Property deduction caps were recently implemented in Connecticut and other high property tax states. Many believe this to be unfair and are looking for ways around these new limits. While this deduction cap may hurt one's income taxes, skirting the system may cause more harm than good.
Business owners -- whether they are based in Connecticut or elsewhere -- have a lot of tax concerns compared to the typical person. Not only do they have to worry about filing their own income and business taxes, they also have to worry about making sure they collect and pay appropriate sales tax. This week's column will be a quick overview of sales tax basics.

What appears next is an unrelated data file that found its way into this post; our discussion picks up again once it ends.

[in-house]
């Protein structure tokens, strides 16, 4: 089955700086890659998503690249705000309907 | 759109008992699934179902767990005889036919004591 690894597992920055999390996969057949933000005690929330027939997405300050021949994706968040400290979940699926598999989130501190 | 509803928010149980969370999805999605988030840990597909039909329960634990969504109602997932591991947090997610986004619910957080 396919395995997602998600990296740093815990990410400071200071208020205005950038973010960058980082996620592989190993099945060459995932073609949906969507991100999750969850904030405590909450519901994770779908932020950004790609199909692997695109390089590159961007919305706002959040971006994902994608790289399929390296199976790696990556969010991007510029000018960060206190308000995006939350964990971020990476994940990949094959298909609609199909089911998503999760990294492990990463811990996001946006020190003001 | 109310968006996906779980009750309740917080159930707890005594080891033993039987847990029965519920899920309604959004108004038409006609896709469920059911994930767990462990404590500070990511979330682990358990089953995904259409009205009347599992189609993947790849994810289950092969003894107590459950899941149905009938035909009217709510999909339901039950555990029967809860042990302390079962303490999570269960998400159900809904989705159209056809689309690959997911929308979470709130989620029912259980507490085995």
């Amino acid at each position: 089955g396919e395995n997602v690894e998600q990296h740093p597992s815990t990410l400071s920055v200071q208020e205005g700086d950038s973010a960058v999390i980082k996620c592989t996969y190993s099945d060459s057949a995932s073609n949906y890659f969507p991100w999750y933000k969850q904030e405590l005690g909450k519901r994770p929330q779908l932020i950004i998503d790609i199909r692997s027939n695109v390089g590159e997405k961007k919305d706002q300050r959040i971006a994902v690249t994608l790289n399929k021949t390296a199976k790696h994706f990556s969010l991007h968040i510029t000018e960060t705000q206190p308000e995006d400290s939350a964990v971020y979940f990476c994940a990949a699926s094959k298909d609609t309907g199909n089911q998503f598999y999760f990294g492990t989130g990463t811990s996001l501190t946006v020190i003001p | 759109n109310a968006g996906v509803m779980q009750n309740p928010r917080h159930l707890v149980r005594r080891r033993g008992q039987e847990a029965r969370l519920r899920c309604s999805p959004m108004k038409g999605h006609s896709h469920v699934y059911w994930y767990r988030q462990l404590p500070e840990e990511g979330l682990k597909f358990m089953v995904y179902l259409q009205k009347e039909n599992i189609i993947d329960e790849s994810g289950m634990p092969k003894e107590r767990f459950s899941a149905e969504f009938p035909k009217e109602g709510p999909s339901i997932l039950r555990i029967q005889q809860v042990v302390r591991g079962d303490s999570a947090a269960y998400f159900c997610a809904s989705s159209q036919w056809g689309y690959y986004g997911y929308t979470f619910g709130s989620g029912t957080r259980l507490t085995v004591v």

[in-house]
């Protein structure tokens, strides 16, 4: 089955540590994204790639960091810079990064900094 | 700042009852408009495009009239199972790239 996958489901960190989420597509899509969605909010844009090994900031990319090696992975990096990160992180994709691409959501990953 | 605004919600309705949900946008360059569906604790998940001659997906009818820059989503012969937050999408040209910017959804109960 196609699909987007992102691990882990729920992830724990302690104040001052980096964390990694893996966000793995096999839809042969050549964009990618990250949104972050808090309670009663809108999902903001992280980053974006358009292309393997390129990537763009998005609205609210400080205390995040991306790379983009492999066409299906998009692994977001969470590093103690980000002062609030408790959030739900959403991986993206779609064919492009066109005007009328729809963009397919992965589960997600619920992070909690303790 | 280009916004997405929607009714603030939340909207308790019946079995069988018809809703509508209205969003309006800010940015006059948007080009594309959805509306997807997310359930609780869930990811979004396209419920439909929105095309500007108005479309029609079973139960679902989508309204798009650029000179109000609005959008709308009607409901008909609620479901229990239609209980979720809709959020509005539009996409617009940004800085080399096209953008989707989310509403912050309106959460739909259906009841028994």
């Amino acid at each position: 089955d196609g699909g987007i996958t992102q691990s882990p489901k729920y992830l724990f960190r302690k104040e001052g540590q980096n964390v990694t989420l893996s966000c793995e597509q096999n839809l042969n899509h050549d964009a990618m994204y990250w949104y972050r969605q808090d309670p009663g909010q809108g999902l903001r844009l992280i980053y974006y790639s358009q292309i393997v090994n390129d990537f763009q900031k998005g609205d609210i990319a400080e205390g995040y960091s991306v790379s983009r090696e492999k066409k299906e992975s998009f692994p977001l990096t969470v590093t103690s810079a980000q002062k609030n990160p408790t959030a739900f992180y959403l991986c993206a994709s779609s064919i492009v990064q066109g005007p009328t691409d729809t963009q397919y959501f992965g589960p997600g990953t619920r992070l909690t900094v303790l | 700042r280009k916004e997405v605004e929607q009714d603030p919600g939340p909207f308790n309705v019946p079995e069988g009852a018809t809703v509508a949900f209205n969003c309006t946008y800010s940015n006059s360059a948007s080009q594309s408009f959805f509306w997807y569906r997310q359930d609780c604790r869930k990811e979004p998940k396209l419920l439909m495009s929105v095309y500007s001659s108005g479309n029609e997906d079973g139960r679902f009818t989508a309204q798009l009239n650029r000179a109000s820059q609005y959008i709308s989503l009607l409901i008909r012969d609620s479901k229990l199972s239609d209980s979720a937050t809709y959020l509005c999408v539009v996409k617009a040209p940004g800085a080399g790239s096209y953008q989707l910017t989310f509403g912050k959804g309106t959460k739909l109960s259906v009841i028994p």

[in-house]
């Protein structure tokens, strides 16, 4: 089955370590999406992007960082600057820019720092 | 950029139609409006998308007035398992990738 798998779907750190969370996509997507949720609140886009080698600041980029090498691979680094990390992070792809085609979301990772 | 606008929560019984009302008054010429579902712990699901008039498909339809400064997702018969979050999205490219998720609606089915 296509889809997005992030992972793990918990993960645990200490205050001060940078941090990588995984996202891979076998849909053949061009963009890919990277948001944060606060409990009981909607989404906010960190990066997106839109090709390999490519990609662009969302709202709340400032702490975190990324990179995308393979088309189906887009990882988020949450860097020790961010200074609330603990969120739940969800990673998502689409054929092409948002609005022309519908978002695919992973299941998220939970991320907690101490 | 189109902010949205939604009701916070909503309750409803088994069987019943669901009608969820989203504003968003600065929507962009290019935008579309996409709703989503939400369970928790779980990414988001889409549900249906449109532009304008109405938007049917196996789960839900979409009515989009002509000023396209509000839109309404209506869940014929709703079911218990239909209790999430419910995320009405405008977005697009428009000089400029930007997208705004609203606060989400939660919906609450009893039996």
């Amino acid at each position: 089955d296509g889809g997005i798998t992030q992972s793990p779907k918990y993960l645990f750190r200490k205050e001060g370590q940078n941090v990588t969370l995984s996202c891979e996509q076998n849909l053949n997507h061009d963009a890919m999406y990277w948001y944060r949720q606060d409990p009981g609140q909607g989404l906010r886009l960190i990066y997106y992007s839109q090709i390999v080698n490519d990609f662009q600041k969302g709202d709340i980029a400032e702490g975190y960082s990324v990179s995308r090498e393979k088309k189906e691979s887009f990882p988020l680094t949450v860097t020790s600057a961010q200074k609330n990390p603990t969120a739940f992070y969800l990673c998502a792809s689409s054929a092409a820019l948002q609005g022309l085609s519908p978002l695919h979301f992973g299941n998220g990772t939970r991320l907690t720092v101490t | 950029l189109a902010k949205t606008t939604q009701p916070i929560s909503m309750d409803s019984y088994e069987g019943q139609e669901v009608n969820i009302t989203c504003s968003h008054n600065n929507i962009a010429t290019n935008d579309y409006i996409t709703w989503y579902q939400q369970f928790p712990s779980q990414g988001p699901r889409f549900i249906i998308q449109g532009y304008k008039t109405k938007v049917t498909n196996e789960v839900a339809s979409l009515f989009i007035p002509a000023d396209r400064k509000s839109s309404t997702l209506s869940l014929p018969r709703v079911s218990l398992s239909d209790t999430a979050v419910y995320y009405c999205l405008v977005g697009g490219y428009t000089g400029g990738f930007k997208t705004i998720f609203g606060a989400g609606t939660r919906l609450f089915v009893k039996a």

If a person fails to fully report his or her income and pay the proper amount in taxes, the government is likely to find out. The Internal Revenue Service does not take tax evasion lightly. While it may take time, Connecticut residents who intentionally, or unintentionally, underreport their income in order to pay less in taxes are likely to hear from the IRS eventually.
There are quite a few Connecticut residents who are self employed. While this type of job status can grant them some freedom, when it comes to income tax, they may find that they are subject to different standards than those who work for others. Here are a few things that people should know about self-employment income tax.
When you started your business, you knew that you would have a significant amount of paperwork to take care of, including payroll for your employees. Part of your responsibilities when it comes to paying your employees is making sure that you submit the appropriate amount of payroll taxes to Connecticut taxing authorities and the IRS.